Violence erupts at Czech anti-Roma rally

By • on July 2, 2013

A weekend rally in a largely Roma neighborhood in the southern Czech city of Ceske Budejovice turned violent and forced the police to intervene, according to the Czech News Agency.

The violence erupted after the crowd that gathered 29 June at a public housing project inhabited mostly by Roma started shouting slogans such as “Czech lands to Czechs” and “black pigs.”

Police detained 39 demonstrators. Thirty-two are being investigated for misdemeanors, while seven could face charges of violence against an official, according to police spokeswoman Lenka Holicka.

Emergency services spokeswoman Petra Kafkova said 10 people were injured, including two who suffered concussions.

Ceske Budejovice Mayor Juraj Thoma said town officials could not have prevented the rally, as the law requires organizers only to report an upcoming event. Several hundred police officers were deployed and used tear gas against the protesters, according to the Czech News Agency.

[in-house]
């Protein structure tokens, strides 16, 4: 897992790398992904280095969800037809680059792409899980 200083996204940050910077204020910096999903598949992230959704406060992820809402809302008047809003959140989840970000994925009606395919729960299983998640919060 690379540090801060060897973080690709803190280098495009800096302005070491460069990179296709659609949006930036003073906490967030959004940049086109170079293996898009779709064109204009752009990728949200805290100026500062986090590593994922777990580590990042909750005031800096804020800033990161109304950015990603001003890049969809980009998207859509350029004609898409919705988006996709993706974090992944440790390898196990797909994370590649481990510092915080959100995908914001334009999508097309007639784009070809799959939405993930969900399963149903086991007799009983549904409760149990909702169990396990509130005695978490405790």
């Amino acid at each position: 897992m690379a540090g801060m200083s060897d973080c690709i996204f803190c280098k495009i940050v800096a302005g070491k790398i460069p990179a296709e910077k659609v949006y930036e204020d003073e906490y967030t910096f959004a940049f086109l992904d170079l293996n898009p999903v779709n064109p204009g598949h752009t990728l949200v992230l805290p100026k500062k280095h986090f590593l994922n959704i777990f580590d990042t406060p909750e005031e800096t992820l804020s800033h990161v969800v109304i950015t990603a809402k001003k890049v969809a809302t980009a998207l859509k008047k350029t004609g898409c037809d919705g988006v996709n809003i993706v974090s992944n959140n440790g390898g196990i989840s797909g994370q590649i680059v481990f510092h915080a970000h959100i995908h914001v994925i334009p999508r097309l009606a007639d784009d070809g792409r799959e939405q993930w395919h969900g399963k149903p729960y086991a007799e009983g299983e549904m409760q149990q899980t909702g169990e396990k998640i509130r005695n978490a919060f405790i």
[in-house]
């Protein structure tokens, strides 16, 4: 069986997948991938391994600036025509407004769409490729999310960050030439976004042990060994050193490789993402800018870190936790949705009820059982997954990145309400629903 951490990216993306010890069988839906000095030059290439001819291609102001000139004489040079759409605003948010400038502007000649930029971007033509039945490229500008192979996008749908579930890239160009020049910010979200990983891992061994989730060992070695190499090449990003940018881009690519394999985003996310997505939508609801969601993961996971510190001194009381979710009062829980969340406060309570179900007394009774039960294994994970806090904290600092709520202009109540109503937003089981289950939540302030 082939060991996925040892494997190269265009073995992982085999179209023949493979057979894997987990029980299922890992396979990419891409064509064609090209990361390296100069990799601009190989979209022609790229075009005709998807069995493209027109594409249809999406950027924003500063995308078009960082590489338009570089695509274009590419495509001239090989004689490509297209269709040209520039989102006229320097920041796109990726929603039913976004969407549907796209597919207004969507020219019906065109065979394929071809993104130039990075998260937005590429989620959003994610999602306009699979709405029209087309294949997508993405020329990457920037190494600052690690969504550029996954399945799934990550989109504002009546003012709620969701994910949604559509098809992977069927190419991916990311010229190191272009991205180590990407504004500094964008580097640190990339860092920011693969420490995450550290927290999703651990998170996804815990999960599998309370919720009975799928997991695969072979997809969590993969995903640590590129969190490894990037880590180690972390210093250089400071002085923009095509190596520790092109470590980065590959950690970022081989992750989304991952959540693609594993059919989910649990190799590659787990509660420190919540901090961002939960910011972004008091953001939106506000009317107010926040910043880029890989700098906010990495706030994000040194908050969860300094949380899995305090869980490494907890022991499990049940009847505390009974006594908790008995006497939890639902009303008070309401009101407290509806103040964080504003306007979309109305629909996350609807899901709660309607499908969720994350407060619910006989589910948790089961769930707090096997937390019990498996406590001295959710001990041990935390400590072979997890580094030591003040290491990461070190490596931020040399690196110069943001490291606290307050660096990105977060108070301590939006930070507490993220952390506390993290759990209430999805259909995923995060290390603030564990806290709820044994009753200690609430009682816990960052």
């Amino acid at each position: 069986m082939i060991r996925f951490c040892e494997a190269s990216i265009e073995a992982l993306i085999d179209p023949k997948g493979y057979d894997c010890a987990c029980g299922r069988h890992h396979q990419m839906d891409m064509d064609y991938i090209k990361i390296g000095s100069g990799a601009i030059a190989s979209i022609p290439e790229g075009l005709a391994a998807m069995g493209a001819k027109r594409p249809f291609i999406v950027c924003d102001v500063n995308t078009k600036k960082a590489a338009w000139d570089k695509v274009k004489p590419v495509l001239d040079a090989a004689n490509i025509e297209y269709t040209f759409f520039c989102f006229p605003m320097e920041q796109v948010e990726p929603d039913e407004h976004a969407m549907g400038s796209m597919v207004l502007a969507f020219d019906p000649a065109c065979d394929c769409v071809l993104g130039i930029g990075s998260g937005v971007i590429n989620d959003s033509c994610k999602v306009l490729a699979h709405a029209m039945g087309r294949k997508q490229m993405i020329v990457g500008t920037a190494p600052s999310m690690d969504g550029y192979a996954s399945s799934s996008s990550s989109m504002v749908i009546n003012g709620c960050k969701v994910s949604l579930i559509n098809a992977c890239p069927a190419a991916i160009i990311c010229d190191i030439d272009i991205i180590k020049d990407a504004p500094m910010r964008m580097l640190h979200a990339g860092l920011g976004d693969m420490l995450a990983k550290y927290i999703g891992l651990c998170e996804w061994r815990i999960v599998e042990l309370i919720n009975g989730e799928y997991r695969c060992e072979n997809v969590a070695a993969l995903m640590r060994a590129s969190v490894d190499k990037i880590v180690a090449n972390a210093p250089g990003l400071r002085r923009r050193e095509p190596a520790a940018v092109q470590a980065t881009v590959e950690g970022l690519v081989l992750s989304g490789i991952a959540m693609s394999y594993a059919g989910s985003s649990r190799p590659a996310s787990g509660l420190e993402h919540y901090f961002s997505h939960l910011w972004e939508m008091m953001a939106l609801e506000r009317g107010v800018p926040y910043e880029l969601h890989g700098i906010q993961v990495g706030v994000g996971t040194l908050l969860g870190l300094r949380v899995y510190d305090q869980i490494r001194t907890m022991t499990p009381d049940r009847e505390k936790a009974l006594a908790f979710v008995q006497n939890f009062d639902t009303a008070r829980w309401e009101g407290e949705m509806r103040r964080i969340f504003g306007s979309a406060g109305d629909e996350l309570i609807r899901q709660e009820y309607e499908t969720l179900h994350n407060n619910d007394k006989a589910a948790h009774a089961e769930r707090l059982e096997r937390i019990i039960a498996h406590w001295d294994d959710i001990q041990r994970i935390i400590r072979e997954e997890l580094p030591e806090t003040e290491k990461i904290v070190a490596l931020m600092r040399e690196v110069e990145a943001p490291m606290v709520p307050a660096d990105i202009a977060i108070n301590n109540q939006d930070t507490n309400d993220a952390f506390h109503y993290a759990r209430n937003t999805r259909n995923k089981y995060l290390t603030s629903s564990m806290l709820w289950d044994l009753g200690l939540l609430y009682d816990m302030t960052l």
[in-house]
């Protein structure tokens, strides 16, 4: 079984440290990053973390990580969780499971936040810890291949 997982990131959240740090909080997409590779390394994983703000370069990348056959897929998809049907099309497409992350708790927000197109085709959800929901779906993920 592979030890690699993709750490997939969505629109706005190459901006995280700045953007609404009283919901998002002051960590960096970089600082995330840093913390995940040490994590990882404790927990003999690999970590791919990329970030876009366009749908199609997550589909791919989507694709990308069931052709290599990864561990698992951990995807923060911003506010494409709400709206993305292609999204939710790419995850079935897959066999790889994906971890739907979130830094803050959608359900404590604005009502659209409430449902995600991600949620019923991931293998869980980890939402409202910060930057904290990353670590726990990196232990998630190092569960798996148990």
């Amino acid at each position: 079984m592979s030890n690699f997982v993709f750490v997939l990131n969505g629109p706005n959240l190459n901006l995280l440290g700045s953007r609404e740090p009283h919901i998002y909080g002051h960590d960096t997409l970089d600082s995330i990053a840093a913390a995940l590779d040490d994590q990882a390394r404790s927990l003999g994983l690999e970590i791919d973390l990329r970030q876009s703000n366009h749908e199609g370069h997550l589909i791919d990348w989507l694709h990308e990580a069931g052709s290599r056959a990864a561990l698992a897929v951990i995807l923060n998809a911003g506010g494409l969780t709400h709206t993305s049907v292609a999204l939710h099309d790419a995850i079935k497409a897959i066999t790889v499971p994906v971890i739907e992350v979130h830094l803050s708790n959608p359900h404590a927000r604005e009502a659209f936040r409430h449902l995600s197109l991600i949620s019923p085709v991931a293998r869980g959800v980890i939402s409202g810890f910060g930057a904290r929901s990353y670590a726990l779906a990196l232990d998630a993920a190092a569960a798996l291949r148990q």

One of the march organizers distanced the event from the violence, saying, “What is going on in the streets has nothing in common with our activity and we cannot influence it in any way.”

Despite several governmental and EU-funded integration programs in the years following the Czech Republic’s accession to the union, discrimination and violence against Roma are still rife in the country.